One of the most grown-up review sites around

2019
52,000 reviews
and more.. and still writing ...

Search MusicWeb Here

     
  
 

 

International mailing


  Founder: Len Mullenger             Editor in Chief: John Quinn               Contact Seen and Heard here  

Some items
to consider


Yes we are selling
Acte Prealable again!
£11 post-free


we also sell Skarbo

and Oboe Classics


TROUBADISC

100th birthday of Mieczyslaw Weinberg on December 8, 2019.
Renate Eggbrecht has recorded all 3 violin Sonatas

Book 1 Book 2 Book3
Mota The Triptych: -Website

WYASTONE releases



The Birth of Rhapsody in Blue
A superlative recreation


such a success


An outstanding performance


make acquaintance without delay


Violin Concerto
This is an impressive disc


Strong advocacy
for a British composer


Piano Music - Martin Jones
agreeably crafted


Piano Music 5CDs


Consistently fine


Rare and interesting repertoire


An excellent introduction


A Celebration on Record


An issue of importance


Richard RIJNVOS
A splendid disc


both enlightening and rewarding
additional review

 

REVIEW Plain text for smartphones & printers

We are currently offering in excess of 52,000 reviews


Advertising on
Musicweb


Donate and keep us afloat

 

New Releases

Naxos Classical


Nimbus Podcast


Obtain 10% discount



Special offer 50% off
15CDs £83 incl. postage


a vibrant slice of life


BRITISH CELLO WORKS
stylistically assured


About Every Hill and Valley
Swedish Songs


Hallberg and Dente
interesting and most welcome


An inspired partnership
additional review


TOSCA
A valuable document



Musicweb sells the following labels

Altus 10% off
Atoll 10% off
CRD 10% off
Hallé 10% off
Lyrita 10% off
Nimbus 10% off
Nimbus Alliance
Prima voce 10% off
Red Priest 10% off
Retrospective 10% off
Saydisc 10% off
Sterling 10% off


Follow us on Twitter

Subscribe to our free weekly review listing
sample

Sample: See what you will get

Editorial Board
MusicWeb International
Founding Editor
   
Rob Barnett
Editor in Chief
John Quinn
Seen & Heard
Editor Emeritus
   Bill Kenny
MusicWeb Webmaster
   David Barker
Postmaster
Jonathan Woolf
MusicWeb Founder
   Len Mullenger


Support us financially by purchasing this from
Fryderyk CHOPIN (1810-1849)
Nocturnes
Earl Wild (piano)
rec. 1996, Fernleaf Abbey, Columbus, Ohio
BRILLIANT CLASSICS 94930 [59:02 + 46:28]

Earl Wild recorded the complete set of Nocturnes at Fernleaf Abbey, Columbus during sessions spread over a few days in March 1996. The resulting disc, issued by Ivory Classics the following year, garnered much critical acclaim. It’s this which has now been reissued by Brilliant Classics. In addition to the very useful notes from Victor and Marina Ledin, the booklet contains a brief series of thoughts, about a paragraph long, from the pianist on the subject of the Nocturnes in which he hopes that his performances can be seen as being conveyed with links ‘to the romantic spirit and tradition of the past’. He specifically cites five pianists whose performances of the Nocturnes he recalls: Rachmaninoff, Hofmann, Paderewski, Petri and Lhévinne. No room for Rubinstein in the Wildean upper room of elevated Nocturne performance.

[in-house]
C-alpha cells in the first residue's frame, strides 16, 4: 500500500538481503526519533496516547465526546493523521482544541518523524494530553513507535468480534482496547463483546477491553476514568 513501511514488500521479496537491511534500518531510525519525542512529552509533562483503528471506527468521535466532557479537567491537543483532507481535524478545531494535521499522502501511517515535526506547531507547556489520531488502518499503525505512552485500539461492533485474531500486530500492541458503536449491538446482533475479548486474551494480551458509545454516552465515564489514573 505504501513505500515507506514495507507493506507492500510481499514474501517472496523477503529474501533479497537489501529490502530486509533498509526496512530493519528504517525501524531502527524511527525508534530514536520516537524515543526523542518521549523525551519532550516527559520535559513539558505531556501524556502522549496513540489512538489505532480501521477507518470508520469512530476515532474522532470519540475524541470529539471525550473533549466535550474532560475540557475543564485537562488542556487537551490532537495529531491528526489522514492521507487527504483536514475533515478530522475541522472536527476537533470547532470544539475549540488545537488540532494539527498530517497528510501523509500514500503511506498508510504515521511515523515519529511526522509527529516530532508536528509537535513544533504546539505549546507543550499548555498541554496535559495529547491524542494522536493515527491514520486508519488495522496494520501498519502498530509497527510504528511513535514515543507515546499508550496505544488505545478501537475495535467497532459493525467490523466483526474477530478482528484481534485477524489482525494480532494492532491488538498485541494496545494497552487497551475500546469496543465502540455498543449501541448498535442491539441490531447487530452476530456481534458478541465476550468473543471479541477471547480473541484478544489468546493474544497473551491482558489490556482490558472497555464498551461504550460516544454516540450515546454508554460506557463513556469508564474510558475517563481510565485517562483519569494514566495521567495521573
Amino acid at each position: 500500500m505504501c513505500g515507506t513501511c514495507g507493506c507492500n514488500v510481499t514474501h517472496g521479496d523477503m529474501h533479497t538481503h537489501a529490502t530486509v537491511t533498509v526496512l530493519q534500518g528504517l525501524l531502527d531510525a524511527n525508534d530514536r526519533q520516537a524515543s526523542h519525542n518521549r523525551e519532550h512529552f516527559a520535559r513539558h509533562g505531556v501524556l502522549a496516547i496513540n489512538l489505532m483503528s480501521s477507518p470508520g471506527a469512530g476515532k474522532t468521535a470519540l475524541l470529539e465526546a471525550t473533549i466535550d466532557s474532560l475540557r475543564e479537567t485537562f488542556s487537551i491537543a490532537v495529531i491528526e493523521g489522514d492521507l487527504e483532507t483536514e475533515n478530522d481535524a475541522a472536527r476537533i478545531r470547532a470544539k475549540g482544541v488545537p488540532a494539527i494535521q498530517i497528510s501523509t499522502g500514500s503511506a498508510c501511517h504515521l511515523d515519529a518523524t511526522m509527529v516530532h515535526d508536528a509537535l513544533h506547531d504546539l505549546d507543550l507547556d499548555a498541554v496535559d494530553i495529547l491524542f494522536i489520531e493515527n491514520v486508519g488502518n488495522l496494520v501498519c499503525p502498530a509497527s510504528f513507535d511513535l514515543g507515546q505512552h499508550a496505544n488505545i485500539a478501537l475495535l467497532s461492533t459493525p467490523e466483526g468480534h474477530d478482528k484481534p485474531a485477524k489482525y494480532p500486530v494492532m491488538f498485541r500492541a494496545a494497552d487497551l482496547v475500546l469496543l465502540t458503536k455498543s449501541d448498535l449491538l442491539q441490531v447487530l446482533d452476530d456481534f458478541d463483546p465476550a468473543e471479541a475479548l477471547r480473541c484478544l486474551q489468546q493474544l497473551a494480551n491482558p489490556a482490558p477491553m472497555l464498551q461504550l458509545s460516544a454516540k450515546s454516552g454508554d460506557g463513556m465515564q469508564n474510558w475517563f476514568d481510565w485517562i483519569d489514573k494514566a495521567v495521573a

Wild’s own playing is consistently beautiful, tonally and expressively, and he phrases with great feeling and warmth throughout. He performs the pieces in his own recital order, not in chronological or opus order and therefore the primary controlling features are those of mood, key, and effect. Beneficially one can listen to both discs without feeling the need to navigate forwards and backwards. The impression remains rather like a luxurious concert.

His trusty Baldwin is the perfect instrument to translate his affectionate but never supine pianism. He marries affectionate intimacy with controlled temperament. He plays the E minor, Op.72 No.1 – Chopin’s first Nocturne despite the late opus number – with simplicity, refinement, and a ravishing tone. Rhythmically he lacks for nothing, as the Nocturne in G, Op.37 No.2 demonstrates whilst hand balance and evenness of trills animate the A flat, Op.32 No.2. Unforced poetry courses through Op.27 No.2 whilst – without overmuch pedal – there is an elevated sense of nobility in the central panel of the G minor, Op.15 No.3. He vests Op.62 No.1 with breadth and a fully lyric quotient and heightens the contrasts implicit in Op.27 No.1, reserving great gravity of feeling in Op.37 No.1.

In fact these are only particular examples of the range of poetry, imagination, and digital control to be encountered throughout these engrossing two CDs. They show how Wild’s long experience of and openness to the traditions of Romanticism in twentieth-century interpretation profoundly informed his own playing. Given the further inducement of the price-bracket, this is still, after nearly two decades, a modern era reference edition of the Nocturnes.

Jonathan Woolf